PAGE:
This is an interesting issue for a few reasons. One, it is the story of Harper Row the female character that Scott Snyder created after being denied the use of Cass Cain. Two, it’s the first time a woman has drawn either Detective or Batman. The terrific Becky Cloonan now holds that title.
So let’s stop to look at this cover for a minute as it is DC Comics history:
This is not so much a critique post as it is a conformation of how absurd the standards of art in the comic book industry have become.
I traveled to San Diego Comic Con this year and participated in the portfolio reviews they where holding from Thursday to Sunday. Although I will admit I am not the best artist in the world, I really wanted to try and show them that comic book art could be done in a realistic manor while still keeping the superhuman aesthetics of the art form.
This Batwoman piece was the work that I gained the most flack for from all the companies because the anatomy was as they quoted ‘not industry standard.’ At one company (which I shall choose to not name) I was given a full critique on the anatomical incorrections as the following.
“Her breasts are much too small and do not have the lift that superhero women should have. Her jawline is fat and her neck much too long. The style of her hair is clunky and does not flow in a sense that a super human would. Her hips, waist and thighs are too big and she honestly looks fat. No one is going to want to read a comic with a fat female protagonist. I honestly recommend looking at issues of Sport’s Illustrated to get the right anatomy. Those women are the peak of human perfection, and that is what we want in this industry.”
Peak of human perfection? I don’t know about you, but I don’t see living on salad and dietary pills as perfection.
I would like to say this was just the opinion of one editor from one company, but I found similar opinions at almost every review I went to. By the end I was pretty upset, having been following this blog for very long and trying hard to make my anatomy believable and human. But this is not something the comic book industry seems to want, and it’s something that I thought everyone deserved to be informed on.
Again, this is not to bring attention to me and my own art, but rather inform the community of just what their artistic standards are, and why so many what we deem ‘bad artists’ are able to get full careers working for these companies.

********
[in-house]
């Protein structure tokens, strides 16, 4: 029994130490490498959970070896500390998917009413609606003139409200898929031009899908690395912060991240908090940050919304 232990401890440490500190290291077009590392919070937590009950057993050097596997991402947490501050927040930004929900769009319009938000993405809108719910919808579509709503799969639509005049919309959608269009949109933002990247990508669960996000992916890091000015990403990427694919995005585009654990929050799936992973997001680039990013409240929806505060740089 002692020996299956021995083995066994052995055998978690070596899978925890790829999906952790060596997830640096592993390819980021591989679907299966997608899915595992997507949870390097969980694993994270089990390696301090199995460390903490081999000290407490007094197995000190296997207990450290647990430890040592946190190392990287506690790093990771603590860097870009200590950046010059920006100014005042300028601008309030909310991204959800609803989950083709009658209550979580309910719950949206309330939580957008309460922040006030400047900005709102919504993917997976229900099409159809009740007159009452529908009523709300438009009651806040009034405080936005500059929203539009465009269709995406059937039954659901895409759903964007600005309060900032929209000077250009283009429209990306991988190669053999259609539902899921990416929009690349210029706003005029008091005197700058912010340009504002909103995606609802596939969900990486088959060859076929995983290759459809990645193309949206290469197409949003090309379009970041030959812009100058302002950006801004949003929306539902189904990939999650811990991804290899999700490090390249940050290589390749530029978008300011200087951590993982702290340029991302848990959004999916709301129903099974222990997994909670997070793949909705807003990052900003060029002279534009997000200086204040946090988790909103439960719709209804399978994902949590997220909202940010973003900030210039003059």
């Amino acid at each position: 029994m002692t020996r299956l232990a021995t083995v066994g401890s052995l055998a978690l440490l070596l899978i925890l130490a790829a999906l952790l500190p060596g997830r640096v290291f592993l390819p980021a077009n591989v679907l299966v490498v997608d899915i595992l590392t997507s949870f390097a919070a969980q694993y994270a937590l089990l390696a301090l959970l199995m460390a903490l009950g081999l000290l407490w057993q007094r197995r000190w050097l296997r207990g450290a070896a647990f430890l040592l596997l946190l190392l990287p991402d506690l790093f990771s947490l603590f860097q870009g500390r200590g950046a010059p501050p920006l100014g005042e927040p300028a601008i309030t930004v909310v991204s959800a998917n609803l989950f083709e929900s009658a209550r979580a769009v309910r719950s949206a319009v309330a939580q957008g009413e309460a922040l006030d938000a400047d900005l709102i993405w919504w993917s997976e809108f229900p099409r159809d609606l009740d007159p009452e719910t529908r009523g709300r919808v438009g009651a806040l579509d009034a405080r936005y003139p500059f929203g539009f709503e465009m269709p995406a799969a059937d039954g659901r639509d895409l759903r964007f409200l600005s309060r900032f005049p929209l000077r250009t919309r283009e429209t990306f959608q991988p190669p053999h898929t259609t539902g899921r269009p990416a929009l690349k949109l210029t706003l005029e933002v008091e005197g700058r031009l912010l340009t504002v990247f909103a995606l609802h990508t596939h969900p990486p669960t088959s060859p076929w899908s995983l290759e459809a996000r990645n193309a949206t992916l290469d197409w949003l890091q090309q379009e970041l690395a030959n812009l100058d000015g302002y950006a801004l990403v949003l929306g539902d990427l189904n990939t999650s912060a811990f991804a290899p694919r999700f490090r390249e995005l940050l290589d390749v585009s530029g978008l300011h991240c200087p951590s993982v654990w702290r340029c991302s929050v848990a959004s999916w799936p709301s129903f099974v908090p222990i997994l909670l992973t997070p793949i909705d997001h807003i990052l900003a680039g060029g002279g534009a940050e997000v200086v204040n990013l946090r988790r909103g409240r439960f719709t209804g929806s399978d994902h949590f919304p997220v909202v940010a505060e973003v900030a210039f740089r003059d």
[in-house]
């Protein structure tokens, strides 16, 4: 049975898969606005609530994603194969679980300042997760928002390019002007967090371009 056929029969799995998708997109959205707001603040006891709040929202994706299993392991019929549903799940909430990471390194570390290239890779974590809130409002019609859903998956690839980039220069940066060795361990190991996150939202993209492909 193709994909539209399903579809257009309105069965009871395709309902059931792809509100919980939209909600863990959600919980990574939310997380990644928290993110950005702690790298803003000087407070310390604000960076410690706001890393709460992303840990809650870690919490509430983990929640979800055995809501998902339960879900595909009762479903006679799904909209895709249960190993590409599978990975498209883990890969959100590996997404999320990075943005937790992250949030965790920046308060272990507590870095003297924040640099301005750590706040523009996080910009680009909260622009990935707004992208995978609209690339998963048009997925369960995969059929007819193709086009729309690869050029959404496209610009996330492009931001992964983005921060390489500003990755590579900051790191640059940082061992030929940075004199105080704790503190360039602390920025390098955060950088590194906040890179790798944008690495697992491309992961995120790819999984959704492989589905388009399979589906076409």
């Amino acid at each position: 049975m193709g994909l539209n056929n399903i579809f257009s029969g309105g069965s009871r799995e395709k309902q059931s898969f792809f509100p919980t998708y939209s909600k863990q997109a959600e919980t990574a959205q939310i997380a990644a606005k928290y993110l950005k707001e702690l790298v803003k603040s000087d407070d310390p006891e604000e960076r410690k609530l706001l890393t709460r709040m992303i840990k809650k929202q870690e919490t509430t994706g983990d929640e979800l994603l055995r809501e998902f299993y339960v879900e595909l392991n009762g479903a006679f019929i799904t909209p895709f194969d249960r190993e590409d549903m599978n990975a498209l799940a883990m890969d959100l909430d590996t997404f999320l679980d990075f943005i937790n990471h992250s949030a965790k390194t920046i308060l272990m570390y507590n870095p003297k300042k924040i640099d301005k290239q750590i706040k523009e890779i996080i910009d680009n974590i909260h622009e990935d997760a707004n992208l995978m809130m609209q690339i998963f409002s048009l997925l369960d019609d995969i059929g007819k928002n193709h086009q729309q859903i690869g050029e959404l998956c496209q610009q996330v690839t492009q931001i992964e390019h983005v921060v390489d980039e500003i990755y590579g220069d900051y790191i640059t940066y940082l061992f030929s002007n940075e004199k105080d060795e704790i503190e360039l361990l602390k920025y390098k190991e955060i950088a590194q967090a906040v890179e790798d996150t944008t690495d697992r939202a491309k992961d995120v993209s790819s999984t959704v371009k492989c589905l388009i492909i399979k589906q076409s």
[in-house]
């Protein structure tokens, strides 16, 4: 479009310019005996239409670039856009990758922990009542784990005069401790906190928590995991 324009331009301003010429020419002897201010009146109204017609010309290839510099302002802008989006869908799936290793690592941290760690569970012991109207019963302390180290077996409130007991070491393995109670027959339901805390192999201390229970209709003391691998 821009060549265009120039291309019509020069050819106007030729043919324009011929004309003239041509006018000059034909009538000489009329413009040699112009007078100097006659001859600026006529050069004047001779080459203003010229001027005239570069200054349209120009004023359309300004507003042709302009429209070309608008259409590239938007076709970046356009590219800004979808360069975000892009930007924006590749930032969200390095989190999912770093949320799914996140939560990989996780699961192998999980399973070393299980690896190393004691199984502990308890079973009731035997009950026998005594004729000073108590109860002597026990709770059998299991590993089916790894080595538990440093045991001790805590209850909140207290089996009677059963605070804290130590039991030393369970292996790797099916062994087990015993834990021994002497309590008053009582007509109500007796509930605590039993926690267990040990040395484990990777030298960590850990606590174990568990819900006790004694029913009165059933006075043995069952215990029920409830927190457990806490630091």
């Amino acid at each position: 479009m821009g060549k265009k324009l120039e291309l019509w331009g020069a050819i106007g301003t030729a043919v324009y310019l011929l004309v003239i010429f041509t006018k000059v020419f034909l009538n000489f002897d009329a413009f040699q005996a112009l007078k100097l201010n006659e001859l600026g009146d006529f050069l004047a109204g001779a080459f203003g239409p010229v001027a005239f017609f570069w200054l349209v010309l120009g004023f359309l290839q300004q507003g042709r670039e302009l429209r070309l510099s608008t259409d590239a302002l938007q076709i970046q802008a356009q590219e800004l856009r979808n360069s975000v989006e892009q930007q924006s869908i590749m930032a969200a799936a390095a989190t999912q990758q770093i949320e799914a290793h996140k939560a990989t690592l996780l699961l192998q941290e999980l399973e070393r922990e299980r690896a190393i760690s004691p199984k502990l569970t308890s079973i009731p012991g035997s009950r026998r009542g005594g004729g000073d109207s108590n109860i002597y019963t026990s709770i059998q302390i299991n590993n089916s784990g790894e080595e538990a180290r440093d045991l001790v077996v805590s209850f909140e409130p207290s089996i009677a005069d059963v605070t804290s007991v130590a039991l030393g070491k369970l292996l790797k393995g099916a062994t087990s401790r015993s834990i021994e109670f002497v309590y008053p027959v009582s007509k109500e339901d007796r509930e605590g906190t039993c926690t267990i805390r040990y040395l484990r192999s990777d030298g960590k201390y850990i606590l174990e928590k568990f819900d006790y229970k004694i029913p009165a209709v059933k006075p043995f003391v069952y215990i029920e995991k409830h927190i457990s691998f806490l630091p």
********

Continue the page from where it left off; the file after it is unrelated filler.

Your Batwoman pic is awesome, and it’s not like you didn’t give her curves or anything and her breasts aren’t small. What do they think swimsuit models look like in a costume anyway? And honestly, your piece is a lot closer to that SI cover than a lot of the “industry standard” art, but it is interesting that they consider Sports Illustrated swimsuit models as what superheroines should look like (even though they don’t end up looking like SI swimsuit models either.)
It doesn’t surprise me though, but it’s sad that that is considered the “peak of human perfection” though. I think they’re confusing “what I find attractive in women” and “a woman at the peak of athletic perfection” much less “human perfection.”
(As a note, I don’t think we should assume that professional models necessarily exist on diet pills and salads, nor that thin people are necessarily unhealthily starving themselves. Also, SI images probably are quite touched up too.)
The bizarre thing about the critique is that Batwoman’s proportions in that rendering are depicted approximately the same as they are in J.H. Williams III’s version, which at this point is the iconic Batwoman.
Cool news for fans of both Chew and Batman.
Animal Man is taking over my life.
This came out today and Jeff Lemire just fucking nails it. Deepens the mythology while at the same time throwing in a Grant Morrison-esque moment with Buddy Baker (our current Animal Man) and Jacob Mullin (the Animal Man of 1894). I’m really digging this idea of “Into every generation an Avatar of the Red, the Green and of the Rot is born…” But it’s not just a one shot, it’s a primer for the throw down that’s to come and it also makes you go, “Hmmm. Bu-wha-wait a minute there!” Get it. Then go get issues 1-9 if you haven’t yet already.
But not only that, these two lovely gems came into my collection today. They are right up there next to my Sandman #1 (first edition, first printing thank you very much).
The first appearance of Buddy Baker and his origin story. September 1965.
And also his first appearance in costume in July of 1966.
In short: I win.
In shorts: I lose.